All change for fixed income
1st March, 2021
For some time, fixed income has looked like an unbalanced trade. Yes, in theory, yields could go lower, but there was a lot more room for them to rise than fall. High quality government bonds have looked like an expensive insurance policy against a relatively unlikely outcome. After a tough start to the year, are we finally seeing a turning point?
Yields have ticked up markedly since the start of the year – 0.9% to 1.4% for the 10 year US treasury, 0.2% to 0.7% for the UK 10-year gilt. This has hit fixed income funds hard: the average UK index-linked gilt fund is down an average of 8.7% for the year to date. Sterling corporate bond funds are down a less painful 2.5%, while strategic bonds and high yield have fared better.
The bogeyman in all this is inflation. There may be no prospect of interest rate rises, central banks may have committed to ‘looking through’ inflation spikes before raising rates, but if the market believes inflation is on its way, then it will start to price for higher long-term rates.
This is a greater problem in the US than elsewhere, where inflationary forces are notably stronger. There is Biden’s stimulus package, which puts money directly into the hands of consumers. The new administration is also taking action on the minimum wage, which may push up labour costs. There is also significant money supply growth, which tends to correlate with inflation.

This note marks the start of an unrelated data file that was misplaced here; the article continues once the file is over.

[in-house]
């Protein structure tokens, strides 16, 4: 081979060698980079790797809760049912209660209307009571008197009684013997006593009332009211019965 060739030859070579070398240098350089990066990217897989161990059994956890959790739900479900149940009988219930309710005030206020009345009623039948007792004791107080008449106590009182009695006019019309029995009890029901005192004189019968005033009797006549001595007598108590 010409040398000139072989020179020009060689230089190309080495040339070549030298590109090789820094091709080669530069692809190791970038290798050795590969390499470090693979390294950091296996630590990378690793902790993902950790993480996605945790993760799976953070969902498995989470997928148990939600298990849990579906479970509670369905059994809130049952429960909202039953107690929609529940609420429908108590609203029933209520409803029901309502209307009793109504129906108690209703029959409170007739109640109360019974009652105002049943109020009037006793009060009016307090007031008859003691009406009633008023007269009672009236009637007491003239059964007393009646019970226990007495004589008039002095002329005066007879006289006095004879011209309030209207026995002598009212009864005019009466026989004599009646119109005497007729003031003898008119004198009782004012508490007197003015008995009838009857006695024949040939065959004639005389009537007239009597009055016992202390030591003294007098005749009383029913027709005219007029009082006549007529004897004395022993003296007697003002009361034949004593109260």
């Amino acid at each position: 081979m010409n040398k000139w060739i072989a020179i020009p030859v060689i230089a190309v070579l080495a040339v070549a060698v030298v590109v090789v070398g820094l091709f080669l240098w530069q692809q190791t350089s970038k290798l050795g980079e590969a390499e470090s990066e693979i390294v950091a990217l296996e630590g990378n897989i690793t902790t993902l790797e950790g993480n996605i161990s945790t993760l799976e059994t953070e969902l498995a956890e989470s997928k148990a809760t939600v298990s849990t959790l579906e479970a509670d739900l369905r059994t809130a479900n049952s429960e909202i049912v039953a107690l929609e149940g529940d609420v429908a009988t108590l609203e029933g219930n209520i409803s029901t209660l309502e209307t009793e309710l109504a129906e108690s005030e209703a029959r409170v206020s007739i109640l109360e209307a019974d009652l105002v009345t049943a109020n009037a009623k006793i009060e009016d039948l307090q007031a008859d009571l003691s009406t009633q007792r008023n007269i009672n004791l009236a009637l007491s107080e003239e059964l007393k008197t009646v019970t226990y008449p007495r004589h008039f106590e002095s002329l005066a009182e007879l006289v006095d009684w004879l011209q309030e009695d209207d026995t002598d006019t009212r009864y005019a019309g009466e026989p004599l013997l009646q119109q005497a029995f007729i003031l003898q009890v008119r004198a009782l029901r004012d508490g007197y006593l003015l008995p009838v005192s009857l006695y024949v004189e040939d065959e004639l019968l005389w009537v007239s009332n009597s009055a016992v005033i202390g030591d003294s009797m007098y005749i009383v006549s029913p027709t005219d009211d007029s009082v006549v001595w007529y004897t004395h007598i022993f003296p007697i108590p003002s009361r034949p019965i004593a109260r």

However, where the US goes, others tend to follow and certainly, the recent spike in yields has extended to UK and European markets. At the same time, the problems are being felt in equity markets as ‘long duration’ equities – such as the technology stocks – sell down.
Of course, there are plenty of reasons why the recovery may derail. The vaccine rollout could go awry, spending may not resume as expected, corporate defaults may rise. The labour market still looks extremely fragile and SME confidence has not yet resumed.
However, the recent spike in yields and its effects across fixed income and equity markets have given investors a hint of an alternative future. The ‘lower for longer’ interest rate trade that has supported certain segments of the market for so long may finally be drawing to a close. Investors will need to ensure that their portfolios aren’t positioned for yesterday’s market.
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This article was sourced from Adviser-Hub.co.uk.
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